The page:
State Funds

The State Treasury is responsible for the State’s daily cash flow management, i.e. guaranteeing that all State entities can make all needed payments every day, and for investing the State’s financial reserves – the Liquidity Reserve and the Stabilisation Reserve Fund.

These principles are followed in managing the State’s cash flow and financial reserves management:

  • Consolidated cash management: the State Treasury manages day-to-day cash flows of all State entities, State-owned foundations (such as museums, theatres, hospitals etc.) and social security funds as a whole.
  • Liquidity Reserve and Stabilisation Reserve Fund: the State maintains financial reserves for both day-to-day cash management and for crisis situations.
  • Minimum liquidity requirements.
  • Conservative investment requirements.
 

Cash flow and financial reserves management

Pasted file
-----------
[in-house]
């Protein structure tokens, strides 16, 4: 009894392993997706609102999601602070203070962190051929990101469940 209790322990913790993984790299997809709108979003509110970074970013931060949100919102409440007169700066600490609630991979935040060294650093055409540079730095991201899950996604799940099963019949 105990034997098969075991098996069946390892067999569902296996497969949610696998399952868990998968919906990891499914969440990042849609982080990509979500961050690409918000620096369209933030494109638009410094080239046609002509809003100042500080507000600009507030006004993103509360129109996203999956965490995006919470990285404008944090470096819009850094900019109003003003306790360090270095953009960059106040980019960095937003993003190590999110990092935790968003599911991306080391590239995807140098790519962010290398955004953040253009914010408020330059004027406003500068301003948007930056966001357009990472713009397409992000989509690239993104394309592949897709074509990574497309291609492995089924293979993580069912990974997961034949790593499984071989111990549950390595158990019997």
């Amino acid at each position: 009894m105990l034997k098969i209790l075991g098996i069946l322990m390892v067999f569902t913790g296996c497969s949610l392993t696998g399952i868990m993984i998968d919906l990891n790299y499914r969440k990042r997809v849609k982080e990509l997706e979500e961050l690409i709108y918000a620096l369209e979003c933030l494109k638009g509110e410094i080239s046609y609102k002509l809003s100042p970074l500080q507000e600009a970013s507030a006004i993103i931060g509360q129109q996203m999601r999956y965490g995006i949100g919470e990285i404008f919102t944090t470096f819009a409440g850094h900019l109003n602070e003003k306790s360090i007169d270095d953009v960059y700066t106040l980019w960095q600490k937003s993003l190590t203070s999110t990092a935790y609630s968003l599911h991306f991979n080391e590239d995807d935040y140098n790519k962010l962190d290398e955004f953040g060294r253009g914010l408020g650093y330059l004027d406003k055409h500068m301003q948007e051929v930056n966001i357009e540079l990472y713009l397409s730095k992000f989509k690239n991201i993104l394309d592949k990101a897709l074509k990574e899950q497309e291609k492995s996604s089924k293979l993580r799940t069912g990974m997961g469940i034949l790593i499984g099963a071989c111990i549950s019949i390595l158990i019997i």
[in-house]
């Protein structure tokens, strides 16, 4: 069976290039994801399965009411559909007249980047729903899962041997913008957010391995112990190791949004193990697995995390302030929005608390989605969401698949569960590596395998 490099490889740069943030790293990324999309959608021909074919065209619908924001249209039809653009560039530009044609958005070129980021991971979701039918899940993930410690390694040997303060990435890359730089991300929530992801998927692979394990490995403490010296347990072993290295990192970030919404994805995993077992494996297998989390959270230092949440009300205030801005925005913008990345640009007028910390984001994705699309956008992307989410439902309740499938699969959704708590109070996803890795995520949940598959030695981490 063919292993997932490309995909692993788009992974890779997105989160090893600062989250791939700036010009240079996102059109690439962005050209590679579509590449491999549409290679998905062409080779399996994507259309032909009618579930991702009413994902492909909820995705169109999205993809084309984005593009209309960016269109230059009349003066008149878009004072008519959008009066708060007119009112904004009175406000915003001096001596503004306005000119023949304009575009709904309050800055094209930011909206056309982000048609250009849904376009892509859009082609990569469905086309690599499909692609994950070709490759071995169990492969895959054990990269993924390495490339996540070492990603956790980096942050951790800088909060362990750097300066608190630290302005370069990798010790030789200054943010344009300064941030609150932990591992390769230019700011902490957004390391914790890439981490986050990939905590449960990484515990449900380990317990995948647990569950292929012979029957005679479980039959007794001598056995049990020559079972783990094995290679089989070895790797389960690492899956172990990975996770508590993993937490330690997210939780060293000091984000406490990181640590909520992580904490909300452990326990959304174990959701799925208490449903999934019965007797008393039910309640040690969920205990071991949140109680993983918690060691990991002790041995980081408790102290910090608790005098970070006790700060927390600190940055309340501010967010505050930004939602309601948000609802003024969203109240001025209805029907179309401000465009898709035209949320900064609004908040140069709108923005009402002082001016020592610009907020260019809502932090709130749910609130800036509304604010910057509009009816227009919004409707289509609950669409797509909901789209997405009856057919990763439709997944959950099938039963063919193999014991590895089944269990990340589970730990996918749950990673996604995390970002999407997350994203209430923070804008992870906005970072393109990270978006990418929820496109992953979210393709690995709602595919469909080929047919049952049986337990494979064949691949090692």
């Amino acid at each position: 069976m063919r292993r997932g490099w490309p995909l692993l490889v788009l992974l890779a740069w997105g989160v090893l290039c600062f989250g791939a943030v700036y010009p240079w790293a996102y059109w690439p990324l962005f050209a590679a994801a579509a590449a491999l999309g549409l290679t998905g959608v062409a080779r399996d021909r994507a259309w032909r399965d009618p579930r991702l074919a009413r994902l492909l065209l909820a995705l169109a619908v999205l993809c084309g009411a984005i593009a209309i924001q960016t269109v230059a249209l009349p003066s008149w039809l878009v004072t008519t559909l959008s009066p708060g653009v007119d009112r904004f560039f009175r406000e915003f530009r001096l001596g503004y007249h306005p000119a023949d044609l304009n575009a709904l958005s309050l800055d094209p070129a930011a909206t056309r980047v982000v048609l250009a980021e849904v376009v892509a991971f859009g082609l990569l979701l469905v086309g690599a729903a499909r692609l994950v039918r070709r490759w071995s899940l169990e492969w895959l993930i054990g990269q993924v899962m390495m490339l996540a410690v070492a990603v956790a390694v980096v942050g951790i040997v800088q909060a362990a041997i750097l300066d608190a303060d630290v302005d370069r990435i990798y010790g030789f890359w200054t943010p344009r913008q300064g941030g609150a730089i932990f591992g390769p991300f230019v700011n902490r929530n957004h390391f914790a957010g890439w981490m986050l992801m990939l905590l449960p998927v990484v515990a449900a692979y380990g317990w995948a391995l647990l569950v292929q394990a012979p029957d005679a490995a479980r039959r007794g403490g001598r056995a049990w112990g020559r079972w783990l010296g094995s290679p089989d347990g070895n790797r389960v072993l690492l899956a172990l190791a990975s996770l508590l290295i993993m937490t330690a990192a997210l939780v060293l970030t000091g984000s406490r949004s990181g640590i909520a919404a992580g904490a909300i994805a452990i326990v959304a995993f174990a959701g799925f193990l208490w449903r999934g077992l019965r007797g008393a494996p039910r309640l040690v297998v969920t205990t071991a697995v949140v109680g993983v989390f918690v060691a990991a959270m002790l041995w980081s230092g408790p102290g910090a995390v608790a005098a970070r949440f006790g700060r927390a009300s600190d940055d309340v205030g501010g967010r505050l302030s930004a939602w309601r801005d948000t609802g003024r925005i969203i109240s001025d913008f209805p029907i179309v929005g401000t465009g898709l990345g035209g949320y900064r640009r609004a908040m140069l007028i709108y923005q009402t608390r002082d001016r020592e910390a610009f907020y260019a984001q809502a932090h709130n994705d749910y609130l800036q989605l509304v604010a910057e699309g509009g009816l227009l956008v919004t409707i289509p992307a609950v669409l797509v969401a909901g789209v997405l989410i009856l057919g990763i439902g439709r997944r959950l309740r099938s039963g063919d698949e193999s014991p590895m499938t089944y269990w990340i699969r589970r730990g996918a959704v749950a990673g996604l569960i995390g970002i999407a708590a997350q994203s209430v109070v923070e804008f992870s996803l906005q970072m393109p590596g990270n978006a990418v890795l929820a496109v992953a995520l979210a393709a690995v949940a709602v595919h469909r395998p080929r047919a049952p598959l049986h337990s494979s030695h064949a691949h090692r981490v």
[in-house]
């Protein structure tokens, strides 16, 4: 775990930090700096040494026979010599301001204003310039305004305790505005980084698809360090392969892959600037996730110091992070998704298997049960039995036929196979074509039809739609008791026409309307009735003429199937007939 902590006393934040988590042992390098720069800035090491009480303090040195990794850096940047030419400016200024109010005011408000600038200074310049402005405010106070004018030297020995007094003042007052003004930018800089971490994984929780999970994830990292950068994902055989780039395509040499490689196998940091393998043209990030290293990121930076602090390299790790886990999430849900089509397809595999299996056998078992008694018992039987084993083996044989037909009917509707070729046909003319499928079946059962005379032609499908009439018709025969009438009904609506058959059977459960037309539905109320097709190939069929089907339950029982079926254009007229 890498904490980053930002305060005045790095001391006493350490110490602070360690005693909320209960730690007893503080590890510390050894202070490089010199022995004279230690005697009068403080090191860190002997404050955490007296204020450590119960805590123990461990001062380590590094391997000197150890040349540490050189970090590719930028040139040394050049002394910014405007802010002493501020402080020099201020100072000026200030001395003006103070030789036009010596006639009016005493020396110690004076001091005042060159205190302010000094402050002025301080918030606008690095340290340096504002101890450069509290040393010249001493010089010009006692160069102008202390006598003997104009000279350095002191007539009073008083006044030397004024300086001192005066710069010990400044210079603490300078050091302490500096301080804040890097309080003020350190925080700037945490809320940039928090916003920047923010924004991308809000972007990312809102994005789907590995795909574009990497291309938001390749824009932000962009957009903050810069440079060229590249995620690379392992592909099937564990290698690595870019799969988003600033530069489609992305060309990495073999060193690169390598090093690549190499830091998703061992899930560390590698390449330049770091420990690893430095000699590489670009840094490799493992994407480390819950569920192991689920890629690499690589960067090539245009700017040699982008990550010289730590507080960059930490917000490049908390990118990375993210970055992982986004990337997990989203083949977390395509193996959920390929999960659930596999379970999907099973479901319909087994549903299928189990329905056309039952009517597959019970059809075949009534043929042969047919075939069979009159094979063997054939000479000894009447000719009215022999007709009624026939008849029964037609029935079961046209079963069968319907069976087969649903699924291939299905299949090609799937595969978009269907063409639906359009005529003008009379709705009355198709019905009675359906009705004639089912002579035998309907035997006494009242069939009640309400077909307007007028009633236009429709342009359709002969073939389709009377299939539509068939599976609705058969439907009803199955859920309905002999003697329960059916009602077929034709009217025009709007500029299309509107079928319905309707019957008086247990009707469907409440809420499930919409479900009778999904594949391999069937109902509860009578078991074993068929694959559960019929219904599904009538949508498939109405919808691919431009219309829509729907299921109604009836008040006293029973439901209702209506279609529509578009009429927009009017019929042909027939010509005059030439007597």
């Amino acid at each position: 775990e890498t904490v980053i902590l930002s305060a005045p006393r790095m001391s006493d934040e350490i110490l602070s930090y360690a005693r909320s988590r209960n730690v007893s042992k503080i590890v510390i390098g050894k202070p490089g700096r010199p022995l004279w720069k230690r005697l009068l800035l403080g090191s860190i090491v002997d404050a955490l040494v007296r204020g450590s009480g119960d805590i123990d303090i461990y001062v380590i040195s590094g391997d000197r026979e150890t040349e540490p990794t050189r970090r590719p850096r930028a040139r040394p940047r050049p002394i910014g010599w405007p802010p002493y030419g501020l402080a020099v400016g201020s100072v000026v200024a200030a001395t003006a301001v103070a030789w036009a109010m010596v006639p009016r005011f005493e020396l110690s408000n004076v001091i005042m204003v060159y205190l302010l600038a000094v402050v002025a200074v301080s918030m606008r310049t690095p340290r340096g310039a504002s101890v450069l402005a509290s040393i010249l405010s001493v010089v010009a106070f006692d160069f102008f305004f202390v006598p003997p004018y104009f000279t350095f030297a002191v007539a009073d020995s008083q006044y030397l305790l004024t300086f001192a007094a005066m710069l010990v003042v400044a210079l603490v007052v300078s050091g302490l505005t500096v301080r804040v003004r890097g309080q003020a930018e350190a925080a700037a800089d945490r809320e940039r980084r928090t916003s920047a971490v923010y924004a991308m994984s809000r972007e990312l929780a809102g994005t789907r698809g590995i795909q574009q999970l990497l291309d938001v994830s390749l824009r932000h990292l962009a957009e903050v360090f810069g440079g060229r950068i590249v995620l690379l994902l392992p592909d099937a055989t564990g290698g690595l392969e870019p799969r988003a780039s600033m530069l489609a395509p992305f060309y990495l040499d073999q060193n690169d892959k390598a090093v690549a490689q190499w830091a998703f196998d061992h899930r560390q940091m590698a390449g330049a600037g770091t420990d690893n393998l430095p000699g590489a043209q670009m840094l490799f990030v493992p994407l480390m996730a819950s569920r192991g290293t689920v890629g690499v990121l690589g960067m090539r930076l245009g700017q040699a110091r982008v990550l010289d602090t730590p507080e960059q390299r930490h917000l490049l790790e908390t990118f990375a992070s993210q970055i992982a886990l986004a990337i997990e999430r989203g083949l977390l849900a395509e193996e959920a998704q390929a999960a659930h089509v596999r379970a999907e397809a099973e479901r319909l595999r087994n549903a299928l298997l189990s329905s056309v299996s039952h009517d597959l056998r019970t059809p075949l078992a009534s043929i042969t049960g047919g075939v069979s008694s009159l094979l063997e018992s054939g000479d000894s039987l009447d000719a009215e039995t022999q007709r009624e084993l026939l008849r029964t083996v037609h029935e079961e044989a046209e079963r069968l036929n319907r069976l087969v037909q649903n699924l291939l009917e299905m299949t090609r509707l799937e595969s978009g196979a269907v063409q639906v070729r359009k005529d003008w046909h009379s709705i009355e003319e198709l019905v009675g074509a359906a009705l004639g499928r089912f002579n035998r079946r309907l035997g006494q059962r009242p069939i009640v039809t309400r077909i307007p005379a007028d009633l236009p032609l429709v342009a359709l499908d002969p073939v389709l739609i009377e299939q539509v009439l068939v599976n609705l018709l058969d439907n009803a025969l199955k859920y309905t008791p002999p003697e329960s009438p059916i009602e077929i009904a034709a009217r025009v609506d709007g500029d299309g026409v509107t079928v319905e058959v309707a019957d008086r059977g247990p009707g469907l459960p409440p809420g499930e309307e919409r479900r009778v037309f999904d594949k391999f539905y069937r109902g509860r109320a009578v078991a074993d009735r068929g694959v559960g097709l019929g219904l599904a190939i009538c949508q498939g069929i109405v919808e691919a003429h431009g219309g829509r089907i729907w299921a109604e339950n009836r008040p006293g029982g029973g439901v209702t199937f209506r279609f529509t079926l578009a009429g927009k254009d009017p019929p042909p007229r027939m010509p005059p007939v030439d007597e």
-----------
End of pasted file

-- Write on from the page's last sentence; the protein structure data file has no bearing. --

Consolidated cash management


The State Treasury manages day-to-day cash flows of all State entities, State owned foundations (such as museums, theatres, hospitals etc.) and social security funds as a whole. The State Treasury guarantees that State entities can make payments subject to their budget limits and/or cash balances whenever they need.

The State Treasury uses four local banks – Swedbank, SEB Bank, Nordea Bank and Danske Bank - for collecting revenues and channelling domestic and foreign payments.

By law, ministries and agencies are not allowed to have their own bank accounts (except for embassies), to borrow, give loans and guarantees or to invest in securities (unless specifically approved in the annual State budget).